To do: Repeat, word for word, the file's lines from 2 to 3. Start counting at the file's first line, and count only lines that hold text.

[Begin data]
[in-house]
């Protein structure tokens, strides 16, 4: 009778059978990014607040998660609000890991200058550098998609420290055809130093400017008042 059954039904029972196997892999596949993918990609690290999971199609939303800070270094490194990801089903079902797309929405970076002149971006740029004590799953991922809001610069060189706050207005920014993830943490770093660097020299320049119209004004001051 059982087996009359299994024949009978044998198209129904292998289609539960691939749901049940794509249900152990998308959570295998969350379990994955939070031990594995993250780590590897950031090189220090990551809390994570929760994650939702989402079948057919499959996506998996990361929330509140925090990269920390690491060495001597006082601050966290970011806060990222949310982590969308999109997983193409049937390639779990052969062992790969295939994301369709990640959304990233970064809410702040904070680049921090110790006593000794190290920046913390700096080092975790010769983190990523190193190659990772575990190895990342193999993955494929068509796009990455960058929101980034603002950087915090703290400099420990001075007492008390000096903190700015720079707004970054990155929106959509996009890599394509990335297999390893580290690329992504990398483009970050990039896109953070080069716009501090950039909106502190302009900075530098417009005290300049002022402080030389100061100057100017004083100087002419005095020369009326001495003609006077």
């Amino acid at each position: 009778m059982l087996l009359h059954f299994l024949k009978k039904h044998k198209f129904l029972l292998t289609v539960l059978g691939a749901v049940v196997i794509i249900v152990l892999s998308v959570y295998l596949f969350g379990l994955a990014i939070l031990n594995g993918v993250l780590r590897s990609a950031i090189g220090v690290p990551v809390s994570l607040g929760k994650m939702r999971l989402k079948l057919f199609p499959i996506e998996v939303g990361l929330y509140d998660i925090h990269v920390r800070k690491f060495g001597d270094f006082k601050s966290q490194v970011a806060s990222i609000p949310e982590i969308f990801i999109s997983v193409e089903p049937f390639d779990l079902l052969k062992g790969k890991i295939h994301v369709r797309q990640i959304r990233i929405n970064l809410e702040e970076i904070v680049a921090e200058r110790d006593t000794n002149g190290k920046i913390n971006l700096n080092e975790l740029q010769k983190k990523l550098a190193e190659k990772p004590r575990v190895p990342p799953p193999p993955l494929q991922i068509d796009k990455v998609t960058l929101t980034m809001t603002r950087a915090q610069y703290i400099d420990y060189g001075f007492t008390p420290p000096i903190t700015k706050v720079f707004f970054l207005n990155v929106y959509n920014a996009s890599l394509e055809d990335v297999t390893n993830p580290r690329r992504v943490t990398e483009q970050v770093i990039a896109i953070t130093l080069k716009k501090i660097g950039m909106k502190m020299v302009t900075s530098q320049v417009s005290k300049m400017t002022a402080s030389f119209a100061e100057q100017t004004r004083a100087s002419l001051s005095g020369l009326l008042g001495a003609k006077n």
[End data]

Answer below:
């Protein structure tokens, strides 16, 4: 009778059978990014607040998660609000890991200058550098998609420290055809130093400017008042 059954039904029972196997892999596949993918990609690290999971199609939303800070270094490194990801089903079902797309929405970076002149971006740029004590799953991922809001610069060189706050207005920014993830943490770093660097020299320049119209004004001051 059982087996009359299994024949009978044998198209129904292998289609539960691939749901049940794509249900152990998308959570295998969350379990994955939070031990594995993250780590590897950031090189220090990551809390994570929760994650939702989402079948057919499959996506998996990361929330509140925090990269920390690491060495001597006082601050966290970011806060990222949310982590969308999109997983193409049937390639779990052969062992790969295939994301369709990640959304990233970064809410702040904070680049921090110790006593000794190290920046913390700096080092975790010769983190990523190193190659990772575990190895990342193999993955494929068509796009990455960058929101980034603002950087915090703290400099420990001075007492008390000096903190700015720079707004970054990155929106959509996009890599394509990335297999390893580290690329992504990398483009970050990039896109953070080069716009501090950039909106502190302009900075530098417009005290300049002022402080030389100061100057100017004083100087002419005095020369009326001495003609006077």
């Amino acid at each position: 009778m059982l087996l009359h059954f299994l024949k009978k039904h044998k198209f129904l029972l292998t289609v539960l059978g691939a749901v049940v196997i794509i249900v152990l892999s998308v959570y295998l596949f969350g379990l994955a990014i939070l031990n594995g993918v993250l780590r590897s990609a950031i090189g220090v690290p990551v809390s994570l607040g929760k994650m939702r999971l989402k079948l057919f199609p499959i996506e998996v939303g990361l929330y509140d998660i925090h990269v920390r800070k690491f060495g001597d270094f006082k601050s966290q490194v970011a806060s990222i609000p949310e982590i969308f990801i999109s997983v193409e089903p049937f390639d779990l079902l052969k062992g790969k890991i295939h994301v369709r797309q990640i959304r990233i929405n970064l809410e702040e970076i904070v680049a921090e200058r110790d006593t000794n002149g190290k920046i913390n971006l700096n080092e975790l740029q010769k983190k990523l550098a190193e190659k990772p004590r575990v190895p990342p799953p193999p993955l494929q991922i068509d796009k990455v998609t960058l929101t980034m809001t603002r950087a915090q610069y703290i400099d420990y060189g001075f007492t008390p420290p000096i903190t700015k706050v720079f707004f970054l207005n990155v929106y959509n920014a996009s890599l394509e055809d990335v297999t390893n993830p580290r690329r992504v943490t990398e483009q970050v770093i990039a896109i953070t130093l080069k716009k501090i660097g950039m909106k502190m020299v302009t900075s530098q320049v417009s005290k300049m400017t002022a402080s030389f119209a100061e100057q100017t004004r004083a100087s002419l001051s005095g020369l009326l008042g001495a003609k006077n």